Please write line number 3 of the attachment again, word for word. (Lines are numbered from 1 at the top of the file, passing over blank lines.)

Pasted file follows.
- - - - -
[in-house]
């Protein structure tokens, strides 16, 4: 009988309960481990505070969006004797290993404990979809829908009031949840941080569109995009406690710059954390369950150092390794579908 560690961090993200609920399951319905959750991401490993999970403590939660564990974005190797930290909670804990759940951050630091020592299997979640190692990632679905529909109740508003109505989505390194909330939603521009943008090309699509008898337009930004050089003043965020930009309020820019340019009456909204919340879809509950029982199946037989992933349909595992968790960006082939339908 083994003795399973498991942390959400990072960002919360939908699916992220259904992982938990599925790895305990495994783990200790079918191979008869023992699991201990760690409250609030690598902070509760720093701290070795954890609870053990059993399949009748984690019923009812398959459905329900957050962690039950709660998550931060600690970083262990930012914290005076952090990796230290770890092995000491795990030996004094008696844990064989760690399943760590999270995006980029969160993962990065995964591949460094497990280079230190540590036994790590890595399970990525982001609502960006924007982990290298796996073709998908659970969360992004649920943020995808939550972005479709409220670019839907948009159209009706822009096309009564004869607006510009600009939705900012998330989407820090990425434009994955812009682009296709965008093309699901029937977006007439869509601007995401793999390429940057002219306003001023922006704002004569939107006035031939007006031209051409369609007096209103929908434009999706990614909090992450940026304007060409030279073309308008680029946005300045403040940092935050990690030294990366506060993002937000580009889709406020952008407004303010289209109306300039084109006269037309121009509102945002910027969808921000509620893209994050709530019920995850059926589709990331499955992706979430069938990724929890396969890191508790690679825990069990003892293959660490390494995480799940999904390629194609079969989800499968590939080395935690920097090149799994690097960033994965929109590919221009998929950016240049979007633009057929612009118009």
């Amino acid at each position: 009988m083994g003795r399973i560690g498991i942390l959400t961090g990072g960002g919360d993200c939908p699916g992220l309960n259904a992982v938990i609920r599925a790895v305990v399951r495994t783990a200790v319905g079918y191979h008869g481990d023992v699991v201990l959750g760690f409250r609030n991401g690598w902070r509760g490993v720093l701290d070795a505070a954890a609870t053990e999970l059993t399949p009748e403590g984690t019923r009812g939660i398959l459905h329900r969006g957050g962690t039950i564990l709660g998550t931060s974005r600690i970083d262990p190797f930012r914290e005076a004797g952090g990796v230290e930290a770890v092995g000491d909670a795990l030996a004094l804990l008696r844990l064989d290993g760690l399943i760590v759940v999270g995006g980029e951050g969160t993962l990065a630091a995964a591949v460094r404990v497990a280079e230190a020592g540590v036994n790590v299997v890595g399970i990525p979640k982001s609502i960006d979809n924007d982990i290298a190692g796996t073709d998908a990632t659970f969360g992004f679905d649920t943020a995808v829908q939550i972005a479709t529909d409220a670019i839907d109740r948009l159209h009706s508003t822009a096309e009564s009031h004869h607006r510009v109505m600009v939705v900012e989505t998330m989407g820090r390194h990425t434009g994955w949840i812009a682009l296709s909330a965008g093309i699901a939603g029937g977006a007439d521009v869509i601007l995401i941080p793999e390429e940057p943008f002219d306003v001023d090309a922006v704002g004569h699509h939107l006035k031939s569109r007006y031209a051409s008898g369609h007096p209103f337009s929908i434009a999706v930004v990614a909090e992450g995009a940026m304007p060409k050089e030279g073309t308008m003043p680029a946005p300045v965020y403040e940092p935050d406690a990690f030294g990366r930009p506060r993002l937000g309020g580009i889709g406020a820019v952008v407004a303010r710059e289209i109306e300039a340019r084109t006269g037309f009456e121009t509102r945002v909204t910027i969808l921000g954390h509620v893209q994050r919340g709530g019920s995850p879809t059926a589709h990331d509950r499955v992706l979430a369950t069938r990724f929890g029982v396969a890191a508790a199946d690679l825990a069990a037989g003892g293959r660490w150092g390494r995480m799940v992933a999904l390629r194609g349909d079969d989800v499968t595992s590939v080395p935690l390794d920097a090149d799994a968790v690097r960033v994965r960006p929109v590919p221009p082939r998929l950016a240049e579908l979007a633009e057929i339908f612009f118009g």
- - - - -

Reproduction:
């Amino acid at each position: 009988m083994g003795r399973i560690g498991i942390l959400t961090g990072g960002g919360d993200c939908p699916g992220l309960n259904a992982v938990i609920r599925a790895v305990v399951r495994t783990a200790v319905g079918y191979h008869g481990d023992v699991v201990l959750g760690f409250r609030n991401g690598w902070r509760g490993v720093l701290d070795a505070a954890a609870t053990e999970l059993t399949p009748e403590g984690t019923r009812g939660i398959l459905h329900r969006g957050g962690t039950i564990l709660g998550t931060s974005r600690i970083d262990p190797f930012r914290e005076a004797g952090g990796v230290e930290a770890v092995g000491d909670a795990l030996a004094l804990l008696r844990l064989d290993g760690l399943i760590v759940v999270g995006g980029e951050g969160t993962l990065a630091a995964a591949v460094r404990v497990a280079e230190a020592g540590v036994n790590v299997v890595g399970i990525p979640k982001s609502i960006d979809n924007d982990i290298a190692g796996t073709d998908a990632t659970f969360g992004f679905d649920t943020a995808v829908q939550i972005a479709t529909d409220a670019i839907d109740r948009l159209h009706s508003t822009a096309e009564s009031h004869h607006r510009v109505m600009v939705v900012e989505t998330m989407g820090r390194h990425t434009g994955w949840i812009a682009l296709s909330a965008g093309i699901a939603g029937g977006a007439d521009v869509i601007l995401i941080p793999e390429e940057p943008f002219d306003v001023d090309a922006v704002g004569h699509h939107l006035k031939s569109r007006y031209a051409s008898g369609h007096p209103f337009s929908i434009a999706v930004v990614a909090e992450g995009a940026m304007p060409k050089e030279g073309t308008m003043p680029a946005p300045v965020y403040e940092p935050d406690a990690f030294g990366r930009p506060r993002l937000g309020g580009i889709g406020a820019v952008v407004a303010r710059e289209i109306e300039a340019r084109t006269g037309f009456e121009t509102r945002v909204t910027i969808l921000g954390h509620v893209q994050r919340g709530g019920s995850p879809t059926a589709h990331d509950r499955v992706l979430a369950t069938r990724f929890g029982v396969a890191a508790a199946d690679l825990a069990a037989g003892g293959r660490w150092g390494r995480m799940v992933a999904l390629r194609g349909d079969d989800v499968t595992s590939v080395p935690l390794d920097a090149d799994a968790v690097r960033v994965r960006p929109v590919p221009p082939r998929l950016a240049e579908l979007a633009e057929i339908f612009f118009g």